As spring continues and the rivers rise, everyone who lives in our Mississippi River Valley knows that a few days of heavy rain can be a big deal, or even trigger a flash flooding event that causes widespread destruction in a matter of hours.
This is why drainage infrastructure is vital to the operation of our cities. This infrastructure guides the water from rain and snow — collectively known as storm water — to one reservoir and then dispenses it, either back into a large body of water, a field or a water treatment plant. Drainage systems help us avoid floods, but they’re also an integral part of agriculture, as farmers must manage the storm water in their fields so it doesn’t drown their crops.
Drainage systems can be as major as underground drains or as common as the storm drains and retaining walls in your neighborhood. As the spring rains continue, this is a great chance to think about your township’s drainage systems and flooding protocols. Do you need to bulk up your infrastructure? Let’s talk it through.
Rain vs. Drain
This infrastructure is unobtrusive by design, which means it’s also easy to overlook. However, drainage systems help us manage storm water and avoid damage to buildings, land and other structures; to that goal, these systems are everywhere once you start to notice them!
There are four main types of drainage systems. Perhaps the most recognizable, downspouts and gutter systems are usually the first line of defense against heavy rainfall. These elements are installed directly on a building and guide water off the roof and toward the street. The storm water is then routed toward a storm drain and carried away via pipes or other drainage systems — usually a surface drainage system.
Surface drainage systems are a common part of urban planning. These systems use ditches, levees or other channels to drain water from the surface of the land. Pay attention as you drive, and you’ll notice the ditches that usually run on the sides of the road; that’s a surface drainage system in action. These systems do a lot of the work to help us avoid floods.
As you might guess from the name, a subsurface drainage system goes one layer deeper — literally. These systems have a feature that is placed beneath the topsoil to manage excess water. Very common in agriculture, the system works at the root level to prevent water from sinking deeper into the soil and drowning crops. The mechanics of each subsurface drainage system can vary based on soil type, topography and other factors, so farmers can choose the system that’s right for their land.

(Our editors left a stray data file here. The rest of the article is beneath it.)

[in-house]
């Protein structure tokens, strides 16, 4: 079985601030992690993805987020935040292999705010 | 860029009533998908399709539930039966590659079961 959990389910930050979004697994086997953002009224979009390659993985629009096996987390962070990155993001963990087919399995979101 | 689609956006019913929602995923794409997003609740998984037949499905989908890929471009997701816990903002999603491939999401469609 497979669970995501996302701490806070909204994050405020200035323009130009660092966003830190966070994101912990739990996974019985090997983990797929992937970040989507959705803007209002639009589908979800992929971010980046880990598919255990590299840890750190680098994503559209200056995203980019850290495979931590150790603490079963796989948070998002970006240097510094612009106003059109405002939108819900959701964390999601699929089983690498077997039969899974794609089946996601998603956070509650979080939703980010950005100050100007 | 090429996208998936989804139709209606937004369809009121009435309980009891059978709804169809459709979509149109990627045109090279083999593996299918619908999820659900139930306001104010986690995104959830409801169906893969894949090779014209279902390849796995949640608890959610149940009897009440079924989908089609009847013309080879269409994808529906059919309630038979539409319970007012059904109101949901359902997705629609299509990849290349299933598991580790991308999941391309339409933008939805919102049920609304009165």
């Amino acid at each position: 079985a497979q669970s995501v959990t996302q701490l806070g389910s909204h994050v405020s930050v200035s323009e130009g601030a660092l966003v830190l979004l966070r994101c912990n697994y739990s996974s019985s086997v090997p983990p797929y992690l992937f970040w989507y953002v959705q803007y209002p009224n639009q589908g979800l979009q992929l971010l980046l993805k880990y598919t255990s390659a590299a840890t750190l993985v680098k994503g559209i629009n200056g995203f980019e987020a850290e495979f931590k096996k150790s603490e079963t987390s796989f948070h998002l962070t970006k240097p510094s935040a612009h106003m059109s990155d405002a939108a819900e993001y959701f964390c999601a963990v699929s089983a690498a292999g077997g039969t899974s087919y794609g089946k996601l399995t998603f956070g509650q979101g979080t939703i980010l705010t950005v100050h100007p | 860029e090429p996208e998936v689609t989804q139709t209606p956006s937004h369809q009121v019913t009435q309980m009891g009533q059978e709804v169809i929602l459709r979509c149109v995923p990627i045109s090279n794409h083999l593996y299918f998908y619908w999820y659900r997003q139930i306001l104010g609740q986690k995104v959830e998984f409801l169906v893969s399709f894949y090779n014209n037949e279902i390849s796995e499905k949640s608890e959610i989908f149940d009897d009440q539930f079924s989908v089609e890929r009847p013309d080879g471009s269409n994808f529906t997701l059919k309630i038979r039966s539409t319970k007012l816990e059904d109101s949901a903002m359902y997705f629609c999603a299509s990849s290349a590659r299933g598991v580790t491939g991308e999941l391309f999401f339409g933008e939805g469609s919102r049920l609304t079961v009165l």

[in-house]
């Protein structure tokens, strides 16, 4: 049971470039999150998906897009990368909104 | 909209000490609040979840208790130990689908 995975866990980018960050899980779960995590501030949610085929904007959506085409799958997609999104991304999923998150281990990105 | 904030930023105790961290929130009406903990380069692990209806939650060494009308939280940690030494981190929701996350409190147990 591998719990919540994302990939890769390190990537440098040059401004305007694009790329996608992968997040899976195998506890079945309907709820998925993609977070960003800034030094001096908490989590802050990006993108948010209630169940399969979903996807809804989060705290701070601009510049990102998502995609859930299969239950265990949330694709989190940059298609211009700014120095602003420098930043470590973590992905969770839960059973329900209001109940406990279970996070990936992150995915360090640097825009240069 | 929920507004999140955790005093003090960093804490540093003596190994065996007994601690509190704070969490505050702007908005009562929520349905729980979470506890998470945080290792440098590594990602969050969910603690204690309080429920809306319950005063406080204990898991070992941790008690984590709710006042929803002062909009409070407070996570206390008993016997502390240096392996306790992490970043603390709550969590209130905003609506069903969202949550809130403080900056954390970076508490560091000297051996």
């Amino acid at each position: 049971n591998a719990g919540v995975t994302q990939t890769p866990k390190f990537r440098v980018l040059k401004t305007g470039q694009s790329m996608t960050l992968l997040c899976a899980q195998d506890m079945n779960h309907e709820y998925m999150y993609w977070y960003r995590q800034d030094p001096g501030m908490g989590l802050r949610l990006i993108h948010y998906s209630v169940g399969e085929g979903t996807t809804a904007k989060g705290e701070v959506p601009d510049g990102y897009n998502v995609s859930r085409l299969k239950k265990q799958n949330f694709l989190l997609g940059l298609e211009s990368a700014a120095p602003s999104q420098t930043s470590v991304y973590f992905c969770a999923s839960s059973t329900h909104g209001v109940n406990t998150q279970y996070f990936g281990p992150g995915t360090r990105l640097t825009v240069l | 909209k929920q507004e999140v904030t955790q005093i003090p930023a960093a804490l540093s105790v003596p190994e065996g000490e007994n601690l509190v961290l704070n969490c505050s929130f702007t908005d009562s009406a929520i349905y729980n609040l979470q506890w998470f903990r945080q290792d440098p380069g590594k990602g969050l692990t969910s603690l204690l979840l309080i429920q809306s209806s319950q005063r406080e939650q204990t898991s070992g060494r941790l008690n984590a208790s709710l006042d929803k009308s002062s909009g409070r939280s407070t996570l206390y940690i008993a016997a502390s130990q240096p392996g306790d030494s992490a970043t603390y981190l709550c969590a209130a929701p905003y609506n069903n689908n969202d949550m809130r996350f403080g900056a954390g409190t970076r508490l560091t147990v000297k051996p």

A slope drainage system uses gravity to move storm water down the land into pipes, which then carry the water away. These systems have the benefit of working quickly to drain water and get it away from structures, which is useful in the event of a flash flood. But this can also cause erosion after heavy use or if not installed properly. In fact, all drainage systems have an impact on the environment, so it’s important to do your homework to decide which system is right for your property or city. (To combat this, green infrastructure is becoming more popular; read more about it here.)
While each of these systems have their own characteristics and purposes, they must work together to successfully drain storm water. Let’s say that there’s a major rainstorm passing through our area. (This example is not such a stretch in the rainy Midwestern springtime!) Right away, water begins collecting in the gutters of your house, where it’s guided through a downspout to your sloped driveway. The storm water follows its natural course down the slope and into a ditch on the side of the road. Depending on how the ditch is designed, maybe now the water flows into a storm drain, or else it travels through underground pipes. Either way, it’s eventually routed into a lake or river nearby, which rises.
Drainage infrastructure can’t prevent all flooding events, as the water must still go somewhere. But if we can minimize flooding in streets and fields, we avoid major inconveniences and crop damage at best, and tragedies at worst.
What’s Your Drainage?
There’s no time like the present to think about your drainage infrastructure. Heneghan and Associates, P.C. regularly completes storm water engineering projects for municipalities, county governments, commercial facilities and more. We can design the drainage system that is best suited for you. Click here to check out our storm water services!
In the meantime, do what you can to keep your systems running smoothly. For example, pay attention to the weather, and if you know heavy rainfall or a flash flood is possible, make sure that your gutters are clear. These little steps can be the difference between a normal rainy day and a flooded front yard.
If you have questions about drainage infrastructure or concerns about your systems, don’t hesitate to contact us! Visit our website to learn more about storm water engineering and what we can do for you.